213 F2d 43 Hammond v. Commissioner of Internal Revenue
213 F.2d 43
54-1 USTC P 9394
COMMISSIONER OF INTERNAL REVENUE.
United States Court of Appeals
May 11, 1954.
J. Barnwell Phelps, New Orleans, La., for petitioner.
H. Brian Holland, Asst. Atty. Gen., Ellis N. Slack, Sp. Asst. Atty. Gen., Walter Akerman, Jr., Asst. Atty. Gen., Kenneth W. Gemmill, Asst. Chief Counsel Int. Rev., Charles E. Lowery, Sp. Atty. Int. Rev., Washington, D.C., Melva M. Graney, Sp. Asst. Atty. Gen., Hilbert P. Zarky, Sp. Asst. Atty. Gen., for respondent.
Before HUTCHESON, Chief Judge, and HOLMES and BORAH, Circuit Judges.
HUTCHESON, Chief Judge.
This appeal is from a decision of the Tax Court,1 disallowing taxpayer's claim to a deduction, under Sec. 23(a)(1)(A), I.R.C., 26 U.S.C.A. § 23(a)(1)(A), of money expended for food and lodging in Baton Rouge, Louisiana, where he went weekly from New Orleans, his home, to work for the State Highway Department. Struggling manfully to free his case from the rule of Commissioner of Internal Revenue v. Flowers, 326 U.S. 465, 66 S.Ct. 250, 90 L.Ed. 203, on the authority of which the Tax Court decided the case against him, the taxpayer is here insisting that the decision was wrong and must be reversed.
This insistence is based in part upon an attack upon the decision itself as founded upon, or at least induced by, considerations having no sound basis in the statute which it purports to construe and apply, and in part upon a decision of the Court of Appeals for the Ninth Circuit in Wallace v. Commissioner, 144 F.2d 407, decided before the Flowers case. It is further based upon the fact that his wife was engaged in a business which had to be performed in New Orleans, where they lived, and the claim: that he and his wife constituted a partnership; and that, if his expenses in Baton Rouge were not properly deductible as expenses while away from home, on the theory that his home was in Baton Rouge where his business was, her expenses in New Orleans should be.
Of his claim to deduct his own expenses, it is sufficient to say, as was said in Carragan v. Commissioner, 2 Cir., 197 F.2d 246, 249, of a similar effort where a taxpayer who lived in New York sought to deduct expenses incurred in Philadelphia:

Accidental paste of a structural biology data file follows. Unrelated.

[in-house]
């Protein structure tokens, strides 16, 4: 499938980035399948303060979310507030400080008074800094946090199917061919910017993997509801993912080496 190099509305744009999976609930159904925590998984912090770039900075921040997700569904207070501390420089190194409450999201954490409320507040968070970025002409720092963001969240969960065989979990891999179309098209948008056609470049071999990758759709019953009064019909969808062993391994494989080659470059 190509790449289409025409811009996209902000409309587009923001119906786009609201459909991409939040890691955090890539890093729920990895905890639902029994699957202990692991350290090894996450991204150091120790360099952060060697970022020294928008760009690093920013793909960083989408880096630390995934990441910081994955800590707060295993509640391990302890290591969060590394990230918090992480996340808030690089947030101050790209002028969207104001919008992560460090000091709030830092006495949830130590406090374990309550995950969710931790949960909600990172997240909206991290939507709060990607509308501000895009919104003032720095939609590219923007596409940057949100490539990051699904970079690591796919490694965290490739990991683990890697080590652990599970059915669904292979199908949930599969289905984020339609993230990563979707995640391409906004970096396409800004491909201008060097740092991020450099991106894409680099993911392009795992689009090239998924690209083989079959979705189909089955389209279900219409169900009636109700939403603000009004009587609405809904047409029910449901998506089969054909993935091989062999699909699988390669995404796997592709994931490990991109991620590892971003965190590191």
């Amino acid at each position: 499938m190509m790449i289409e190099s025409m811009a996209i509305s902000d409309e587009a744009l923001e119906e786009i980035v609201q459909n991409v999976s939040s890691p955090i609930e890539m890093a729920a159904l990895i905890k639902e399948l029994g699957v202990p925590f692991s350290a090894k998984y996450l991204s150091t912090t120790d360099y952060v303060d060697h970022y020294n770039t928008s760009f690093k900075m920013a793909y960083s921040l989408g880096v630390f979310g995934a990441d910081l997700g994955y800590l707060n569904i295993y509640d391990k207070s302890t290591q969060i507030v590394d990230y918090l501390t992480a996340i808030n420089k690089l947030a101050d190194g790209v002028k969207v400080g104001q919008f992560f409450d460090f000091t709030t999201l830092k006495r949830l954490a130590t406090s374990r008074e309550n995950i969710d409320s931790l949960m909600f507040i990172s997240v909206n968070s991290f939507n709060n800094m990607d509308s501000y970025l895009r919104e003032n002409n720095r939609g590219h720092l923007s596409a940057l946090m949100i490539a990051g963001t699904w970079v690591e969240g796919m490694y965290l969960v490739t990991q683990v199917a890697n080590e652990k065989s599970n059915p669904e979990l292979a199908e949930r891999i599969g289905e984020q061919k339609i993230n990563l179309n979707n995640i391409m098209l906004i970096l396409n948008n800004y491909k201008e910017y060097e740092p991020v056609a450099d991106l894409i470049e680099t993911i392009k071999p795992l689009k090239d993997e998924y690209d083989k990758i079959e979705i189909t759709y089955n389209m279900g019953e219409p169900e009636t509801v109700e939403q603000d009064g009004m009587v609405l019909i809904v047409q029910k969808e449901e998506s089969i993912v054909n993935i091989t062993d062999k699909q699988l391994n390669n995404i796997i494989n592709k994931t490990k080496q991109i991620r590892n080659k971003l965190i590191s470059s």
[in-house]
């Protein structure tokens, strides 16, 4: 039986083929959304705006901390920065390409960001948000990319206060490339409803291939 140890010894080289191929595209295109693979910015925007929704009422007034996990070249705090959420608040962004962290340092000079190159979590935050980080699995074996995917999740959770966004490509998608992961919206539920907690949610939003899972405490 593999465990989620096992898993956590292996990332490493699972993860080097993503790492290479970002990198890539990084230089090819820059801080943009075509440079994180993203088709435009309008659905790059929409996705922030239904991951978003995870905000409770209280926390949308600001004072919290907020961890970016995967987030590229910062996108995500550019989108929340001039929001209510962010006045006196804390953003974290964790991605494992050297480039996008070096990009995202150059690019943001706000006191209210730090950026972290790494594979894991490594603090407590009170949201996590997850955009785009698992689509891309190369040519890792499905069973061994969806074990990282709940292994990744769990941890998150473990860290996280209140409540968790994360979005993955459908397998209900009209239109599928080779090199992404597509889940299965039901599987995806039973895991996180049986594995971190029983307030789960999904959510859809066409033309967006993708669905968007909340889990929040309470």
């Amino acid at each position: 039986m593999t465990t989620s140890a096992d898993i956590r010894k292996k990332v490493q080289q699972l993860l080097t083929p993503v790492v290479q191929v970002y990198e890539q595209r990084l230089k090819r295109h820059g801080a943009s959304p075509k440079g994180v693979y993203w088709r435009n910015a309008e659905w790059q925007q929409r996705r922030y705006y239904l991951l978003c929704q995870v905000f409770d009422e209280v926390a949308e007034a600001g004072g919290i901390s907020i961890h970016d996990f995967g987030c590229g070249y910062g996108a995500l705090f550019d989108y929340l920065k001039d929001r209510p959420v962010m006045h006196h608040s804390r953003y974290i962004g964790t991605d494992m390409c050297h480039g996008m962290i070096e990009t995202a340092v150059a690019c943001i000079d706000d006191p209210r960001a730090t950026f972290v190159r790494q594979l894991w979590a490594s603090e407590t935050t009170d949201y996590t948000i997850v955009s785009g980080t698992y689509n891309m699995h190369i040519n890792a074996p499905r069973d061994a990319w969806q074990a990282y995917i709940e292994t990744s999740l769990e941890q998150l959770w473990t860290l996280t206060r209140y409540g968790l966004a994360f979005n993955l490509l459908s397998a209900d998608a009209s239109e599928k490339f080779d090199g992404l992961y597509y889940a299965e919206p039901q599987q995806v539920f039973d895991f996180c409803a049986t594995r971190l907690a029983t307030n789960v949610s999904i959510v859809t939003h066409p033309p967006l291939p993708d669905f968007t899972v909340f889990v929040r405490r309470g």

'Petitioner is fifteen years too late with his argument that living expenses in Philadelphia, his place of business, are deductible as 'traveling expenses * * * while away from home in the pursuit of a trade or business'. 26 U.S.C.A. § 23(a)(1)(A). A nation of city-hoppers and suburbanites though we may be, the Supreme Court has steadfastly refused to say that traveling expenses are incurred in the pursuit of business when they stem from the petitioner's refusal to bring his home close to his job. The job, not the taxpayer's pattern of living, must require the travel. Commissioner of Internal Revenue v. Flowers, 326 U.S. 465, 66 S.Ct. 250, 90 L.Ed. 203. * * *'
Neither does appellant stand any better on his alternative claim that if his expenses are not deductible, his wife's are. As quite correctly pointed out in the Flowers case, the expense deduction under 23(a)(1)(A) must be read in connection with the provisions of Sec. 24(a)(1), I.R.C., 26 U.S.C.A. § 24(a)(1), disallowing any deduction for personal living or family expenses. Every fact of record makes it clear that New Orleans is the home of the taxpayer and his wife. We think, therefore, that no reasonable theory presents itself for allowing what are undoubtedly personal living and family expenses in New Orleans, merely because Mrs. Hammond's work was there. This alternative theory is too tenuous, too fraught with unreasonable consequences to admit of consideration. If it were considered, the result could be that every family could have two workers, and, by the simple expedient of having one of the workers devote a little time to work in a different place, obtain for the community a deduction of family and living expenses incurred at its established place of residence.
The judgment was right and it is affirmed.
1 20 T.C. 285.